It's quite small.  The mains come in and wire in series through a fuse and front panel switch and then onto the on a header on the PCB.  Those red leads actually hooked into that header.  I'm not sure why it feeds into the header and back out.  I've tested the transformer with a 16.5v ac wall adapter (actual output was 17.65v) feeding into the input and got 2.465v on the 31v wires and 0.875v on the 11v wires, so that header has to be passing 220v straight back into the transformer to be getting 11v and 31v unless I'm missing something.

« Last Edit: June 24, 2019, 05:33:24 am by icharters »
 

Online james_s

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Re: Rewinding transformer
« Reply #8 on: June 24, 2019, 05:38:38 am »
I've never had much luck getting a transormer like that apart without destroying it but you can try. You will need to unwind the whole primary and wind a new one using thicker wire since the primary current will be double to get the same power with half the voltage. When you put it back together the correct thing to glue it with is transformer varnish. When transformers are made, they are typically dipped in varnish, the better ones do this in a vacuum chamber then feed them current limited DC to warm it up and cure the impregnated varnish. Cheap transformers often skip this step.
 

Offline icharters

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Re: Rewinding transformer
« Reply #9 on: June 24, 2019, 05:51:24 am »
I've never had much luck getting a transormer like that apart without destroying it but you can try. You will need to unwind the whole primary and wind a new one using thicker wire since the primary current will be double to get the same power with half the voltage. When you put it back together the correct thing to glue it with is transformer varnish. When transformers are made, they are typically dipped in varnish, the better ones do this in a vacuum chamber then feed them current limited DC to warm it up and cure the impregnated varnish. Cheap transformers often skip this step.

It seems like it would be very difficult to disassemble without mangling - that's why I was thinking if I can cut the tape and rewrap it and retape it while it's still in the block that would be ideal.
 

Offline techman-001

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Re: Rewinding transformer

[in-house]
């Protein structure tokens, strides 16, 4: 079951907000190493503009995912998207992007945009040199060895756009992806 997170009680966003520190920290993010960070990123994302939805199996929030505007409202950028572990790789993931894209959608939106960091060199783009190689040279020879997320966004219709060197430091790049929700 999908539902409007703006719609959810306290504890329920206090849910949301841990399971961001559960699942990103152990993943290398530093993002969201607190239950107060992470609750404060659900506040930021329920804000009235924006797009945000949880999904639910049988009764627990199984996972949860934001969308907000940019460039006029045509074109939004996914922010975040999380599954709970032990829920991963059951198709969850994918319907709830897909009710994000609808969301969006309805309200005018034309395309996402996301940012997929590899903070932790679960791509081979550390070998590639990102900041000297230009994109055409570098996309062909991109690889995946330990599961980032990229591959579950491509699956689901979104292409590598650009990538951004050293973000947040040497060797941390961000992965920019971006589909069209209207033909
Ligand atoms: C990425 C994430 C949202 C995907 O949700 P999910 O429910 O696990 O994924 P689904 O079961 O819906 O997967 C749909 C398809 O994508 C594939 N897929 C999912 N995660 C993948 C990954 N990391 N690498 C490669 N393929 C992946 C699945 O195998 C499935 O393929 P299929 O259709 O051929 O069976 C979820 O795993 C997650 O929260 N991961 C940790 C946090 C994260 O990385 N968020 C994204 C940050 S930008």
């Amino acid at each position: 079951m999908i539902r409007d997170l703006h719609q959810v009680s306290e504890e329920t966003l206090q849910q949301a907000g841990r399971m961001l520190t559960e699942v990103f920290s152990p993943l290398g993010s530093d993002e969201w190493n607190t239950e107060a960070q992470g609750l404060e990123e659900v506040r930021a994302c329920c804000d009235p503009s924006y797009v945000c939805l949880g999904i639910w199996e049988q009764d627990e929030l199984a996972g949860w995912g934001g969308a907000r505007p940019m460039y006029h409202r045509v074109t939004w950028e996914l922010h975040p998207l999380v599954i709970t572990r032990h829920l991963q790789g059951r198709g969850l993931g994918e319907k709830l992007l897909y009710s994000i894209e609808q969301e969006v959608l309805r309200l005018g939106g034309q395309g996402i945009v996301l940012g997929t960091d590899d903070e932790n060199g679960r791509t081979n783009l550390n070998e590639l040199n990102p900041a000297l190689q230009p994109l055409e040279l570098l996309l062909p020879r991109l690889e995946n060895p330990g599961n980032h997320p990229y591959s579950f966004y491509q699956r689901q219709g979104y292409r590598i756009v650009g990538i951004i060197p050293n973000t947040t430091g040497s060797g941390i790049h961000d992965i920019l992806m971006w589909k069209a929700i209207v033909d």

« Reply #10 on: June 24, 2019, 06:20:59 am »
I accidentally bought a 220V hot air station with an EU plug and live in NA.  I've pulled the transformer out and I want to attempt to rewind it, but have a few questions.

The transformer is 220v in, and 31v and 11v out.

Can I just half the number of primary winds as I'm going from 220v to 110v and maintain the same ratios and output?
Can I use electrical tape, or do I have to use Kapton or "margin tape"?  Also, what kind of compound should I use to "glue" the block back together?
Can I just cut the tape and attempt to unwind it without dismantling the block, and then re-tape it?

Thanks.

This is what I'd do:
1) heat the transformer up until whatever is gluing the laminations together softens enough to pull them out. You can heat it up by passing dc thru a winding, just be careful not to melt the plastic former or you'll need to make a new one, cardboard etc will do.
2) Remove the Kapton tape and  unwind the primary. The windings look to be split, primary and secondary so it should be easy. What won't be so easy is collecting the primary wire so you can reuse it by making two windings with the same wire to provide half the previous turns and twice the wire diameter. Both windings go on together and are in the same direction. One way is to run out the primary then find the middle and make that the start of the winding.
3) They used to drill each corner of the laminations and bolt them so no glue was then needed. This made them very easy to take apart. Bolting them may hold it all together nicely if the laminations are a bit ratty after being pulled out of the transformer.

Once it's finished and tested, I'd normally heat each winding and apply two part high temperature epoxy (90C) to seal the windings and make them super robust but a few layers of Kapton tape will probably be enough.

 
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Offline icharters

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Re: Rewinding transformer
« Reply #11 on: June 24, 2019, 02:33:15 pm »
I accidentally bought a 220V hot air station with an EU plug and live in NA.  I've pulled the transformer out and I want to attempt to rewind it, but have a few questions.

The transformer is 220v in, and 31v and 11v out.

Can I just half the number of primary winds as I'm going from 220v to 110v and maintain the same ratios and output?
Can I use electrical tape, or do I have to use Kapton or "margin tape"?  Also, what kind of compound should I use to "glue" the block back together?
Can I just cut the tape and attempt to unwind it without dismantling the block, and then re-tape it?

Thanks.

This is what I'd do:
1) heat the transformer up until whatever is gluing the laminations together softens enough to pull them out. You can heat it up by passing dc thru a winding, just be careful not to melt the plastic former or you'll need to make a new one, cardboard etc will do.
2) Remove the Kapton tape and  unwind the primary. The windings look to be split, primary and secondary so it should be easy. What won't be so easy is collecting the primary wire so you can reuse it by making two windings with the same wire to provide half the previous turns and twice the wire diameter. Both windings go on together and are in the same direction. One way is to run out the primary then find the middle and make that the start of the winding.
3) They used to drill each corner of the laminations and bolt them so no glue was then needed. This made them very easy to take apart. Bolting them may hold it all together nicely if the laminations are a bit ratty after being pulled out of the transformer.